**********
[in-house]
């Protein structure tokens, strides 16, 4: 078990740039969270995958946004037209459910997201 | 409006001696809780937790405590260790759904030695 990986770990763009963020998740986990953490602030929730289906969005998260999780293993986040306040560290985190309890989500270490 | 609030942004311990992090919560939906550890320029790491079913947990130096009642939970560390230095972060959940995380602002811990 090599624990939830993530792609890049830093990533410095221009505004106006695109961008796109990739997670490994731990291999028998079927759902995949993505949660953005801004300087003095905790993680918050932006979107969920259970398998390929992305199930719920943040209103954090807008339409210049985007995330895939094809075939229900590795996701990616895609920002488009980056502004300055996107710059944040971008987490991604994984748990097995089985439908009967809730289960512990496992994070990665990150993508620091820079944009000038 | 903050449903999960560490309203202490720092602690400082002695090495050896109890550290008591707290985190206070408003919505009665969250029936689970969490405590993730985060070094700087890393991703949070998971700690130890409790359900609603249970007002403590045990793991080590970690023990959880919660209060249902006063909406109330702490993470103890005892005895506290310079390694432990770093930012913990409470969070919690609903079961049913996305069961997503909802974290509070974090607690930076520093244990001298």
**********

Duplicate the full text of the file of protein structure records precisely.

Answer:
[in-house]
């Protein structure tokens, strides 16, 4: 078990740039969270995958946004037209459910997201 | 409006001696809780937790405590260790759904030695 990986770990763009963020998740986990953490602030929730289906969005998260999780293993986040306040560290985190309890989500270490 | 609030942004311990992090919560939906550890320029790491079913947990130096009642939970560390230095972060959940995380602002811990 090599624990939830993530792609890049830093990533410095221009505004106006695109961008796109990739997670490994731990291999028998079927759902995949993505949660953005801004300087003095905790993680918050932006979107969920259970398998390929992305199930719920943040209103954090807008339409210049985007995330895939094809075939229900590795996701990616895609920002488009980056502004300055996107710059944040971008987490991604994984748990097995089985439908009967809730289960512990496992994070990665990150993508620091820079944009000038 | 903050449903999960560490309203202490720092602690400082002695090495050896109890550290008591707290985190206070408003919505009665969250029936689970969490405590993730985060070094700087890393991703949070998971700690130890409790359900609603249970007002403590045990793991080590970690023990959880919660209060249902006063909406109330702490993470103890005892005895506290310079390694432990770093930012913990409470969070919690609903079961049913996305069961997503909802974290509070974090607690930076520093244990001298």